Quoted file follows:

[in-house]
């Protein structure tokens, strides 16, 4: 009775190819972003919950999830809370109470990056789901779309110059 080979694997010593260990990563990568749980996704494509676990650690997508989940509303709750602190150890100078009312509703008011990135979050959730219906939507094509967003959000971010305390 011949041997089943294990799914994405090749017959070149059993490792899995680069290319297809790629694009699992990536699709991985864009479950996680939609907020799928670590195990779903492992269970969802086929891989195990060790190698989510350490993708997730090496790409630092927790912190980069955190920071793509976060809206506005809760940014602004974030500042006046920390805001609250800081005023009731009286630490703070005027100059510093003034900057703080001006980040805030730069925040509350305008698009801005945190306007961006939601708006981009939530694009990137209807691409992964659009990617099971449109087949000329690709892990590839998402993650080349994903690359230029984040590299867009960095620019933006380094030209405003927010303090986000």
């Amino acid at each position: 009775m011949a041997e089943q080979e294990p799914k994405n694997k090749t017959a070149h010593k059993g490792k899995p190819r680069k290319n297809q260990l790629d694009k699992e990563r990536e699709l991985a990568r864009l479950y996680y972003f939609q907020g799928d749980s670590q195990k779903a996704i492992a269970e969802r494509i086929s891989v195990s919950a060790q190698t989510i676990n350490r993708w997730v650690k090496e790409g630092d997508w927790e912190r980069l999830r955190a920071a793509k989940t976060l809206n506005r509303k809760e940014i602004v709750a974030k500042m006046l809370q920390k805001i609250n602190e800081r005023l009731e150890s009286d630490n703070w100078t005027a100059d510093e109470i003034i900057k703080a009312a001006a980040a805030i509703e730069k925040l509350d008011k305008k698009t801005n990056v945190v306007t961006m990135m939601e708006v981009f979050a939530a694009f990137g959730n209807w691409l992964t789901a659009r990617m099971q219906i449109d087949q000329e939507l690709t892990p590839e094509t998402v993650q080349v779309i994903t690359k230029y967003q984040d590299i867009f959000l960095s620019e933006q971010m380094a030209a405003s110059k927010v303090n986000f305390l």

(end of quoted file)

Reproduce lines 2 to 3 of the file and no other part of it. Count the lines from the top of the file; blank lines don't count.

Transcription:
């Protein structure tokens, strides 16, 4: 009775190819972003919950999830809370109470990056789901779309110059 080979694997010593260990990563990568749980996704494509676990650690997508989940509303709750602190150890100078009312509703008011990135979050959730219906939507094509967003959000971010305390 011949041997089943294990799914994405090749017959070149059993490792899995680069290319297809790629694009699992990536699709991985864009479950996680939609907020799928670590195990779903492992269970969802086929891989195990060790190698989510350490993708997730090496790409630092927790912190980069955190920071793509976060809206506005809760940014602004974030500042006046920390805001609250800081005023009731009286630490703070005027100059510093003034900057703080001006980040805030730069925040509350305008698009801005945190306007961006939601708006981009939530694009990137209807691409992964659009990617099971449109087949000329690709892990590839998402993650080349994903690359230029984040590299867009960095620019933006380094030209405003927010303090986000």
């Amino acid at each position: 009775m011949a041997e089943q080979e294990p799914k994405n694997k090749t017959a070149h010593k059993g490792k899995p190819r680069k290319n297809q260990l790629d694009k699992e990563r990536e699709l991985a990568r864009l479950y996680y972003f939609q907020g799928d749980s670590q195990k779903a996704i492992a269970e969802r494509i086929s891989v195990s919950a060790q190698t989510i676990n350490r993708w997730v650690k090496e790409g630092d997508w927790e912190r980069l999830r955190a920071a793509k989940t976060l809206n506005r509303k809760e940014i602004v709750a974030k500042m006046l809370q920390k805001i609250n602190e800081r005023l009731e150890s009286d630490n703070w100078t005027a100059d510093e109470i003034i900057k703080a009312a001006a980040a805030i509703e730069k925040l509350d008011k305008k698009t801005n990056v945190v306007t961006m990135m939601e708006v981009f979050a939530a694009f990137g959730n209807w691409l992964t789901a659009r990617m099971q219906i449109d087949q000329e939507l690709t892990p590839e094509t998402v993650q080349v779309i994903t690359k230029y967003q984040d590299i867009f959000l960095s620019e933006q971010m380094a030209a405003s110059k927010v303090n986000f305390l």